Today, a little girl had her hand mangled in an escalator at a JC Penney in Anchorage.
Some will assert about this story that it was irresponsible for the mother to leave her child unattended. Others will point their fingers at JC Penney for failing to install modern safety features on the escalator. What I ask is a more profound question.
Why does something such as an escalator even exist? It seems that it is a trade where we expend resources producing a machine that uses power and is dangerous in exchange for the convenience of not having to expend quite as many calories going up and down staircases. Malls use escalators to force patrons to walk past more products and storefronts in search of the one going in the desired direction. Which of these 'benefits' are quantifiable as things that have improved our quality of life? To me, this is just another sad nail in the coffin of the revealed preference model.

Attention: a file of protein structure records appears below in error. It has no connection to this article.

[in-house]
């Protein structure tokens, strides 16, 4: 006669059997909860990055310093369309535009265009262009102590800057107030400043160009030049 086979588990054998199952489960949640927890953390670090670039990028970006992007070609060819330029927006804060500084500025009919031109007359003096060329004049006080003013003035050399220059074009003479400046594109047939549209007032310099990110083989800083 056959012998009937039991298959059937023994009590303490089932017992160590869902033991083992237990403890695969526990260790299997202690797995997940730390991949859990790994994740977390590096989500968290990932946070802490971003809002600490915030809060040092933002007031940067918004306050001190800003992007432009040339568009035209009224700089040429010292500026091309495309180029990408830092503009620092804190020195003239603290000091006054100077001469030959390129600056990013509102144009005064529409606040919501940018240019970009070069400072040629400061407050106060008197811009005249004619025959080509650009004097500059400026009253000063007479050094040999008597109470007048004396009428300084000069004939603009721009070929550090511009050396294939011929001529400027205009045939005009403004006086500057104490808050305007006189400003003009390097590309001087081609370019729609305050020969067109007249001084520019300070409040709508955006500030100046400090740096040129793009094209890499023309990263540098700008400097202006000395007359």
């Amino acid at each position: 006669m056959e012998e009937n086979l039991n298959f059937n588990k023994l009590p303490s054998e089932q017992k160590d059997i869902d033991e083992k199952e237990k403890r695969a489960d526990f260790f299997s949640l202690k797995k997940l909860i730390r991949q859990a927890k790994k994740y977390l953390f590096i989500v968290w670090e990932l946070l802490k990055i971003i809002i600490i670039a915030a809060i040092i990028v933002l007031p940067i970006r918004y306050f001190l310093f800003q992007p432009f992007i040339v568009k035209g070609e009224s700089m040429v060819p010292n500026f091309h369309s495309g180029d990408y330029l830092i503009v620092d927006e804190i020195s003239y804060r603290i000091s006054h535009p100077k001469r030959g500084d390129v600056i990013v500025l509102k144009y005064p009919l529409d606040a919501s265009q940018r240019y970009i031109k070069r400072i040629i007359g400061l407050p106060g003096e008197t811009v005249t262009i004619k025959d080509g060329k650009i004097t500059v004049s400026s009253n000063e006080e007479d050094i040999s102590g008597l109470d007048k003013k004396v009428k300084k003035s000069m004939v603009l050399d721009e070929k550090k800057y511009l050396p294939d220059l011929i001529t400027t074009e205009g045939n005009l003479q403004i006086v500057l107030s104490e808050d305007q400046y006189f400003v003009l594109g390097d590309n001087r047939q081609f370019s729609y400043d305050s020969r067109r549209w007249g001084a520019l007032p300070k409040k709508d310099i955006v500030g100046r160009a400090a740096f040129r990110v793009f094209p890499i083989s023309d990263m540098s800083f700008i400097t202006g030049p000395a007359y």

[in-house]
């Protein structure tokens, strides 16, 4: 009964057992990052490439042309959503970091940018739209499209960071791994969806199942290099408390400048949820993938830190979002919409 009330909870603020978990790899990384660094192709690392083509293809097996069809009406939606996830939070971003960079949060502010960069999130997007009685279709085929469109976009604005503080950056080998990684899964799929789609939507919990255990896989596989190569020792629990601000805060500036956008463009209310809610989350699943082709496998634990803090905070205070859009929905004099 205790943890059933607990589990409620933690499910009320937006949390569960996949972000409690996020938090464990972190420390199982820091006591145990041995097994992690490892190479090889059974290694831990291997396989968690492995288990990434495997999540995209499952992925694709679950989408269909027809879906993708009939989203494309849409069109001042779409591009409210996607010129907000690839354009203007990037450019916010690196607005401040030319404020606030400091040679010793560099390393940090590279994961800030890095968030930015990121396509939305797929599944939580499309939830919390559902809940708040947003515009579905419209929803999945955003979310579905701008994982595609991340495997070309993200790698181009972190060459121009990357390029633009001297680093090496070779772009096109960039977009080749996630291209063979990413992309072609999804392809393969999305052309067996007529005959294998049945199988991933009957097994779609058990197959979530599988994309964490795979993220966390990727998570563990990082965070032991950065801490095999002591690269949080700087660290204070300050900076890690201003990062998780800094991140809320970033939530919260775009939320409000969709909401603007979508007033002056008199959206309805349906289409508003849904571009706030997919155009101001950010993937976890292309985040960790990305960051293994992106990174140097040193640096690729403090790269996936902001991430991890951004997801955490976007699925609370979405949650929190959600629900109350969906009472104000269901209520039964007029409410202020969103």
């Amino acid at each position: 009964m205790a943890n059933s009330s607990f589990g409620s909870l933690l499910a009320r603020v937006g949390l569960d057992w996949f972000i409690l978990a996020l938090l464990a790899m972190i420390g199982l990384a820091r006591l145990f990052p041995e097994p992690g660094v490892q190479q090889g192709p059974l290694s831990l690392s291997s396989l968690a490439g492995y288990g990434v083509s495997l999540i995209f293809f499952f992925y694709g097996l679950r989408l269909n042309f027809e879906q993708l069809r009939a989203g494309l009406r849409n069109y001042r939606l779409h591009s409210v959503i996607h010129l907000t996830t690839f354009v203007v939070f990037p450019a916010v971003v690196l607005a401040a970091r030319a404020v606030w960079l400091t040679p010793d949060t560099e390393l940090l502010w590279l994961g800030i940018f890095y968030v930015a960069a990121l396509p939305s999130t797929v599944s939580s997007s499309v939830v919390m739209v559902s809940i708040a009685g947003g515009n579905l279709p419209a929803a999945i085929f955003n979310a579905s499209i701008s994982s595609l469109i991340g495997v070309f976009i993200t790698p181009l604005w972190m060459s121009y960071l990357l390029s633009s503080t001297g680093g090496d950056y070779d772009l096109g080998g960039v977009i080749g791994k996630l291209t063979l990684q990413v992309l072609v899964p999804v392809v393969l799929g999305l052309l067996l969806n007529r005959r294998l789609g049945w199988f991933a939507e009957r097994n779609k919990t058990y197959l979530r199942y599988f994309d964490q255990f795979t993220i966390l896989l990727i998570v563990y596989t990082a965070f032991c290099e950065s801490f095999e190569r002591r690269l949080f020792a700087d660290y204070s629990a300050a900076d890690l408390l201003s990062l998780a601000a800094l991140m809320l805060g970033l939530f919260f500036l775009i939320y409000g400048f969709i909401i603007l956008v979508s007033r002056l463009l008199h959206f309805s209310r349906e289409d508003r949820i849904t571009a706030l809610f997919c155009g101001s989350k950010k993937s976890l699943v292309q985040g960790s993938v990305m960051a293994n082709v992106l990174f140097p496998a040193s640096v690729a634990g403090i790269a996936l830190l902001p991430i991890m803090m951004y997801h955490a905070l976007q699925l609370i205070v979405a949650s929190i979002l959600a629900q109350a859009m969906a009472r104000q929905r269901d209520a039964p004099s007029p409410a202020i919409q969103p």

Are we serious in our desire to promote a safe, energy efficient society? If so, we should embrace a future where there are no escalators.